- The Kano state government has established an anti-corruption institute
- The initiative is the first of its kind in Nigeria
- The Centre for Public Trust (CPT) has commended Governor Abdullahi Gaduje for the initiative
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A foremost non-governmental organisation based in Abuja, Centre for Public Trust (CPT) has commended Governor Abdullahi Gaduje for recently establishing the Kano state anti-corruption institute.
In a letter addressed to the governor, the group congratulated the governor for what it described as “a bold and novel initiative that is capable of transforming the governance landscape in the state.”
The group described the new anti-corruption institute as “a useful training arena for all arms of government and other stakeholders to research and learn towards evolving a homegrown anti-corruption approach that reflects the peculiarities of the Nigerian context especially Kano state.”
CPT enjoined the institute to “build partnerships with similar institutes across Africa and the world for cross-fertilization of ideas and knowledge sharing.”
According to the group, “it is on record that Kano state remains the first state in Nigeria to establish a state anti-corruption agency.”
It said the Kano state anti-corruption and public complaints commission established by the Ganduje administration and led by Barrister Magaji Muhuyi Rimingado “has been very active in prosecuting embezzlers of public resources, promoting the amicable settlement of disputes and recovery of misappropriated funds.”
The organisation further called on other state governments in the country to “emulate the exemplary efforts of the Kano state governor in bringing the fight against corruption closer to the grassroots level in order to deliver the dividends of democracy.”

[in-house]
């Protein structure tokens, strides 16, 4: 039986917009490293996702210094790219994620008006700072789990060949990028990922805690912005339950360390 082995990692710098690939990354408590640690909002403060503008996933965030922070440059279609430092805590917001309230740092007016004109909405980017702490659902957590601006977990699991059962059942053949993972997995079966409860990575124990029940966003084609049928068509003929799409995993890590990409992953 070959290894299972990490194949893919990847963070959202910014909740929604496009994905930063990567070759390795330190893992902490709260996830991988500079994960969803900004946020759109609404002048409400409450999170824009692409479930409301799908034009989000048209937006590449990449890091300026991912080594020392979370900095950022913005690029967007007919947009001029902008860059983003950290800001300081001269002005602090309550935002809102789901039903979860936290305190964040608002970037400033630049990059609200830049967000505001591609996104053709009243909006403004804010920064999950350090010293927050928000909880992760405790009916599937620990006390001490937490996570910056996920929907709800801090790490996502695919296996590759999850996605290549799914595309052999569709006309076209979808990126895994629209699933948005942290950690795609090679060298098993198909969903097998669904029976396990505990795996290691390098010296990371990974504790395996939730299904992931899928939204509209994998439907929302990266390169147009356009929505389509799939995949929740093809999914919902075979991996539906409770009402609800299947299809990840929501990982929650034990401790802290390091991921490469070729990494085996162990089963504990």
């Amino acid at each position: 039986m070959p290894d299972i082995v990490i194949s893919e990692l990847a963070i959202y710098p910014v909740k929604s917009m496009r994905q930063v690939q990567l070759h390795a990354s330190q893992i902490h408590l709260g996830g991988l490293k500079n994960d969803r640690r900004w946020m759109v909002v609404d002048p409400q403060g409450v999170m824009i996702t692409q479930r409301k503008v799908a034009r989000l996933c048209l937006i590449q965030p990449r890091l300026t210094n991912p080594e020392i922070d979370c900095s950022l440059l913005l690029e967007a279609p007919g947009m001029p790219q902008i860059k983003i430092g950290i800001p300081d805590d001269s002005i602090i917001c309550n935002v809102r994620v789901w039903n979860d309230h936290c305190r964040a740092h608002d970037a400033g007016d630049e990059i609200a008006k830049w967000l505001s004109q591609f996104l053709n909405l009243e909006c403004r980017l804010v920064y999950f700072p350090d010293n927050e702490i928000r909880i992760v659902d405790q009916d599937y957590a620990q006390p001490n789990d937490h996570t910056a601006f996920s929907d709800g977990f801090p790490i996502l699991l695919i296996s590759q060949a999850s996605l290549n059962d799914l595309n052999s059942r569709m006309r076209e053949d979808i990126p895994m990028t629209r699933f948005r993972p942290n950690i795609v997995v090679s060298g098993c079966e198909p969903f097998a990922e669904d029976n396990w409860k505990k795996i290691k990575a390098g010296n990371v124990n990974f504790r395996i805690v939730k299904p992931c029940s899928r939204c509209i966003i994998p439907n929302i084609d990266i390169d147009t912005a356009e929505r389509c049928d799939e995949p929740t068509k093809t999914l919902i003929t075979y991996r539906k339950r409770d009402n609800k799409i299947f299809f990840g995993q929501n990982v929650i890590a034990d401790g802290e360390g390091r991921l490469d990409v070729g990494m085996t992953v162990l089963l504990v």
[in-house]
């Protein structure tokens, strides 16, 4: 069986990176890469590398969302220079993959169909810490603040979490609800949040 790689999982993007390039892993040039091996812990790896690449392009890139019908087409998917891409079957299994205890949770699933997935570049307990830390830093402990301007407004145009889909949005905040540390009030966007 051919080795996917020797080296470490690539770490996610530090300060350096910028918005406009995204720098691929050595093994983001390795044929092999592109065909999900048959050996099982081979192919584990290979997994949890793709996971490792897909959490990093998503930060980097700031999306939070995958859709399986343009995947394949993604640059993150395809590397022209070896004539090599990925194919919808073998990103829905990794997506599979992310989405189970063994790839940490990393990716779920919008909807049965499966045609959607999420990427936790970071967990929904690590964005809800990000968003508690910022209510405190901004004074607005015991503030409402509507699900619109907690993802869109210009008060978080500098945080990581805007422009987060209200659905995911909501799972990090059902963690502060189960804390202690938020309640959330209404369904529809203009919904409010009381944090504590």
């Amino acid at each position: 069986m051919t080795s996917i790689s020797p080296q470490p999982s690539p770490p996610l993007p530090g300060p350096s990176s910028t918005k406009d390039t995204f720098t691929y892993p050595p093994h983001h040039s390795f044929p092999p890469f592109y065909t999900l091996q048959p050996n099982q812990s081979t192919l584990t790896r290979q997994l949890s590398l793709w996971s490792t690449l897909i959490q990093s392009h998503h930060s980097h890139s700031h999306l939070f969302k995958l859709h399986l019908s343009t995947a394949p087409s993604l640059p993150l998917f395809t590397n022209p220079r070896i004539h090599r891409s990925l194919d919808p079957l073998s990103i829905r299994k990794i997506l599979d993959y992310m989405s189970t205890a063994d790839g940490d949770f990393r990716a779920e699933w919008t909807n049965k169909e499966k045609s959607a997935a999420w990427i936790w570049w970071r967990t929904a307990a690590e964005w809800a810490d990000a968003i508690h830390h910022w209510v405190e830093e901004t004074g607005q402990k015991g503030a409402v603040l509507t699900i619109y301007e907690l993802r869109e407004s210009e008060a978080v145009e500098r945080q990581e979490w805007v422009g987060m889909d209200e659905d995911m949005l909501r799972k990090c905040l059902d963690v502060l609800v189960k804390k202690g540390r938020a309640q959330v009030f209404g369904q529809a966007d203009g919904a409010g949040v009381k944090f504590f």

The Kano public complaint and anti-corruption commission is known for challenging the status quo and going for the elites, who were hitherto not been subjected to investigation or prosecution.
Under Barrister Rimingado's watch, the commission probed and unearthed some irregularities in the accounts of the Kano Emirate Council which ultimately led to the ouster of the former Emir of Kano, Emir Sanusi Lamido Sanusi II.
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Following the probe and revelations in the Emirate Council, delegates of the Northern Coalition for Democracy and Progress (NADP) had unanimously called for the resignation of Emir Sanusi.
The decision was taken after NADP delegates from the 18 out of the 19 states that make up the north-west, north-east and north-central states met in Abuja.
In a communique signed by the national coordinator Dr Abba Gwarzo, the group called commended Governor Ganduje “for his courage to lead the reform that will bring development closer to the people.”
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